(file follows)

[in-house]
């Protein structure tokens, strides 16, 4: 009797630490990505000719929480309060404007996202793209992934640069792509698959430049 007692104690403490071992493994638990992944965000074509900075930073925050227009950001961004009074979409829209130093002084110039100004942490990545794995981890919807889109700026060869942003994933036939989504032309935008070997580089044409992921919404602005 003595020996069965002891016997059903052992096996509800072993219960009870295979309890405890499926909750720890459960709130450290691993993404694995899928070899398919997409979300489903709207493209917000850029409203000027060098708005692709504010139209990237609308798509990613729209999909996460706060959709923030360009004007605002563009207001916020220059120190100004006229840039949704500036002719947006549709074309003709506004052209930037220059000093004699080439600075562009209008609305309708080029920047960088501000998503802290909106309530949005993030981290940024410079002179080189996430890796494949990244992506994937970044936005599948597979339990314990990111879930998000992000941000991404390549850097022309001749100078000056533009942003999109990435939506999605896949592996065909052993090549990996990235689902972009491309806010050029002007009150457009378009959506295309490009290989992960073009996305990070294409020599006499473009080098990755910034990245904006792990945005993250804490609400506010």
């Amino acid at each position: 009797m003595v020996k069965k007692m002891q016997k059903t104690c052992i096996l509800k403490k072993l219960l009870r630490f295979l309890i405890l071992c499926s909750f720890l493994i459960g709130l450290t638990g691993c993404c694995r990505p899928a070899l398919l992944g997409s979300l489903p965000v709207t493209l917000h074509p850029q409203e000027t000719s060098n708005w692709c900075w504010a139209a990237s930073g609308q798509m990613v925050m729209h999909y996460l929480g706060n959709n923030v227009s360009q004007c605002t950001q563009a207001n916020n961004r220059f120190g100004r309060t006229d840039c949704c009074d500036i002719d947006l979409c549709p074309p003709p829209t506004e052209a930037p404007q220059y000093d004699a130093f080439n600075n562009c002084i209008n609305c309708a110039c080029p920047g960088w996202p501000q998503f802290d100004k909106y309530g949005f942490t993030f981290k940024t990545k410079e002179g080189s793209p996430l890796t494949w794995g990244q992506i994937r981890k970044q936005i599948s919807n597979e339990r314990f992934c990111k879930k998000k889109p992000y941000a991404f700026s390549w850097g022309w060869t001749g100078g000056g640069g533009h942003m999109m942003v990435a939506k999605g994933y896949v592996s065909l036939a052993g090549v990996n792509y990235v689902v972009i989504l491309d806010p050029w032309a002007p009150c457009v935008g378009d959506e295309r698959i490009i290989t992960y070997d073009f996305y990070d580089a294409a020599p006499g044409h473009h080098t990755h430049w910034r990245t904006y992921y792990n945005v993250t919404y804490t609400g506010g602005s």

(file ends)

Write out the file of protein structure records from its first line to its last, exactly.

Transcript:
[in-house]
């Protein structure tokens, strides 16, 4: 009797630490990505000719929480309060404007996202793209992934640069792509698959430049 007692104690403490071992493994638990992944965000074509900075930073925050227009950001961004009074979409829209130093002084110039100004942490990545794995981890919807889109700026060869942003994933036939989504032309935008070997580089044409992921919404602005 003595020996069965002891016997059903052992096996509800072993219960009870295979309890405890499926909750720890459960709130450290691993993404694995899928070899398919997409979300489903709207493209917000850029409203000027060098708005692709504010139209990237609308798509990613729209999909996460706060959709923030360009004007605002563009207001916020220059120190100004006229840039949704500036002719947006549709074309003709506004052209930037220059000093004699080439600075562009209008609305309708080029920047960088501000998503802290909106309530949005993030981290940024410079002179080189996430890796494949990244992506994937970044936005599948597979339990314990990111879930998000992000941000991404390549850097022309001749100078000056533009942003999109990435939506999605896949592996065909052993090549990996990235689902972009491309806010050029002007009150457009378009959506295309490009290989992960073009996305990070294409020599006499473009080098990755910034990245904006792990945005993250804490609400506010």
């Amino acid at each position: 009797m003595v020996k069965k007692m002891q016997k059903t104690c052992i096996l509800k403490k072993l219960l009870r630490f295979l309890i405890l071992c499926s909750f720890l493994i459960g709130l450290t638990g691993c993404c694995r990505p899928a070899l398919l992944g997409s979300l489903p965000v709207t493209l917000h074509p850029q409203e000027t000719s060098n708005w692709c900075w504010a139209a990237s930073g609308q798509m990613v925050m729209h999909y996460l929480g706060n959709n923030v227009s360009q004007c605002t950001q563009a207001n916020n961004r220059f120190g100004r309060t006229d840039c949704c009074d500036i002719d947006l979409c549709p074309p003709p829209t506004e052209a930037p404007q220059y000093d004699a130093f080439n600075n562009c002084i209008n609305c309708a110039c080029p920047g960088w996202p501000q998503f802290d100004k909106y309530g949005f942490t993030f981290k940024t990545k410079e002179g080189s793209p996430l890796t494949w794995g990244q992506i994937r981890k970044q936005i599948s919807n597979e339990r314990f992934c990111k879930k998000k889109p992000y941000a991404f700026s390549w850097g022309w060869t001749g100078g000056g640069g533009h942003m999109m942003v990435a939506k999605g994933y896949v592996s065909l036939a052993g090549v990996n792509y990235v689902v972009i989504l491309d806010p050029w032309a002007p009150c457009v935008g378009d959506e295309r698959i490009i290989t992960y070997d073009f996305y990070d580089a294409a020599p006499g044409h473009h080098t990755h430049w910034r990245t904006y992921y792990n945005v993250t919404y804490t609400g506010g602005s």